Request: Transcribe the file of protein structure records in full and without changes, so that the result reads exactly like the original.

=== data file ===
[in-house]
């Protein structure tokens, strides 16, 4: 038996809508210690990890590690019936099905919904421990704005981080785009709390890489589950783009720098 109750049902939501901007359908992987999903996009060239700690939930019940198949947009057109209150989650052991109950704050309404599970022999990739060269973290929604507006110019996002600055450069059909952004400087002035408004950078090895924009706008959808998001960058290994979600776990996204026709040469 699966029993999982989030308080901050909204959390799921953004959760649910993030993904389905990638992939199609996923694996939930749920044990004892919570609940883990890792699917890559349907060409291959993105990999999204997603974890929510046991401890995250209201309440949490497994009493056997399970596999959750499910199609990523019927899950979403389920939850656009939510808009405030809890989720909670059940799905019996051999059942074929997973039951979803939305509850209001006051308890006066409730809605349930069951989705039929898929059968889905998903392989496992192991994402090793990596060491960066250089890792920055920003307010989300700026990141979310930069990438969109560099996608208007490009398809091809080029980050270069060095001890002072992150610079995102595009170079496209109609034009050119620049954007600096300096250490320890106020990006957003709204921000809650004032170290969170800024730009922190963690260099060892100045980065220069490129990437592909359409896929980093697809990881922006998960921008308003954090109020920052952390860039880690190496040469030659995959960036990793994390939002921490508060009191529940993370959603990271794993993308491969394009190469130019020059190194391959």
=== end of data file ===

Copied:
[in-house]
């Protein structure tokens, strides 16, 4: 038996809508210690990890590690019936099905919904421990704005981080785009709390890489589950783009720098 109750049902939501901007359908992987999903996009060239700690939930019940198949947009057109209150989650052991109950704050309404599970022999990739060269973290929604507006110019996002600055450069059909952004400087002035408004950078090895924009706008959808998001960058290994979600776990996204026709040469 699966029993999982989030308080901050909204959390799921953004959760649910993030993904389905990638992939199609996923694996939930749920044990004892919570609940883990890792699917890559349907060409291959993105990999999204997603974890929510046991401890995250209201309440949490497994009493056997399970596999959750499910199609990523019927899950979403389920939850656009939510808009405030809890989720909670059940799905019996051999059942074929997973039951979803939305509850209001006051308890006066409730809605349930069951989705039929898929059968889905998903392989496992192991994402090793990596060491960066250089890792920055920003307010989300700026990141979310930069990438969109560099996608208007490009398809091809080029980050270069060095001890002072992150610079995102595009170079496209109609034009050119620049954007600096300096250490320890106020990006957003709204921000809650004032170290969170800024730009922190963690260099060892100045980065220069490129990437592909359409896929980093697809990881922006998960921008308003954090109020920052952390860039880690190496040469030659995959960036990793994390939002921490508060009191529940993370959603990271794993993308491969394009190469130019020059190194391959």